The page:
Though his bank account was robust, the work in the tech world never satisfied Kerr, so he left the company.
But, he added ruefully, his company was bought by what is now the education giant Sylvan Learning. Many of his friends became millionaires.
In a recent interview, Kerr said he regretted leaving his elementary school job early. Bouncing around in careers messed with his retirement timeline, he said.
“I also didn’t feel as if I was making the world a better place, just making my boss money,” Kerr said of his tech job. “I didn’t feel as if it served any real purpose.”
He tried teaching again, this time with community colleges. He bounced around to colleges among Washington, Cecil and Harford counties, and landed at FCC.
His job there was “heaven,” he said. Kerr visited campus even on days he didn’t teach. He simply stayed in his office, organizing and filing.
Kerr said he didn’t restrict himself to merely his classes. He would take up roles with a number of state and national associations, such as with the Maryland Higher Education Commission and the Mid-Atlantic College Reading Association.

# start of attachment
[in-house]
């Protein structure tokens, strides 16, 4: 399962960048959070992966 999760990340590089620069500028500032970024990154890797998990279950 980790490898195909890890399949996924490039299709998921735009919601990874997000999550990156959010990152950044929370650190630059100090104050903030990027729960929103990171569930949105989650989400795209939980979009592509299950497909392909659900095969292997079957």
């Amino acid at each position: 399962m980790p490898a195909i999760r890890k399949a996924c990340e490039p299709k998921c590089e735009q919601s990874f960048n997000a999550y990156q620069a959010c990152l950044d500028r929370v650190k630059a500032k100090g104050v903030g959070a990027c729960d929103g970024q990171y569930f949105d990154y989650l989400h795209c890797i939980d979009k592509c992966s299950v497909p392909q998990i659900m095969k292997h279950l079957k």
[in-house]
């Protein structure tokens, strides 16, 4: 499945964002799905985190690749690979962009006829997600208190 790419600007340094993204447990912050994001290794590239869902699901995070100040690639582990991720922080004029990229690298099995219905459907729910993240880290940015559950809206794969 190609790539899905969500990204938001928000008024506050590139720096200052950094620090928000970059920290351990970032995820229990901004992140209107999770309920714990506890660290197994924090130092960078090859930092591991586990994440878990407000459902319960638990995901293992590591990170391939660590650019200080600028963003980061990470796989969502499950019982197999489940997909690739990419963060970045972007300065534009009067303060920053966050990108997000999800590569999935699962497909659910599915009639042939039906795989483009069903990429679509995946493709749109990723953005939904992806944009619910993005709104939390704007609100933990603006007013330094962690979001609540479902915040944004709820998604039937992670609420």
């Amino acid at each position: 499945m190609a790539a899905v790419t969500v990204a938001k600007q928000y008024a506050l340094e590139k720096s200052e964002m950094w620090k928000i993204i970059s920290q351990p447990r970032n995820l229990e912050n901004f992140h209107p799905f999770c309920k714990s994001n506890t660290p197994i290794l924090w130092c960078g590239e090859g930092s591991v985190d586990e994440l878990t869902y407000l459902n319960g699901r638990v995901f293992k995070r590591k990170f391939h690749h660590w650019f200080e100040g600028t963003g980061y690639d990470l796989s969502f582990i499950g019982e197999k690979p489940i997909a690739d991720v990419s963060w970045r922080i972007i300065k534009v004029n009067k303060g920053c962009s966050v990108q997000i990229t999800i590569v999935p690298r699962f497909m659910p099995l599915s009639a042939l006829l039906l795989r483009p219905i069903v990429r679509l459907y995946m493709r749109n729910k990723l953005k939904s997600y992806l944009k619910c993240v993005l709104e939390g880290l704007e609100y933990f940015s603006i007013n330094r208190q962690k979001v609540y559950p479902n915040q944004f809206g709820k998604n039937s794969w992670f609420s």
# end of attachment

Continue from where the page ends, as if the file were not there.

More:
“I bore easily,” Kerr said.
With his help, FCC revamped its general education program, and most recently, Kerr was temporary dean of arts and sciences there.
As a teacher, he tries to constantly tweak lessons that become outdated or no longer attract interest.
His most recent innovation is a popular trend among public and college teachers. It’s called a flipped classroom, in which the instructor bucks a traditional lecture in favor of assigning work that students do independently, but that he facilitates.
Working most often with college students, Kerr said he tries to ensure that the lessons of graduating high school students align with those of the curriculum at the community college. More advancement has been made on that front, with FCC classes being offered at all 10 county public high schools.
One of his proudest achievements was a change that likely went unnoticed outside of the education sphere. It was a rewrite to Maryland regulation of what redefined what mathematics courses a student might need to take.
Most candidates in a school board election tend to focus on students in kindergarten through grade eight, with the assumption that once they reach high school, they no longer need help.
“Everybody loves puppies,” Kerr said, referring to young students.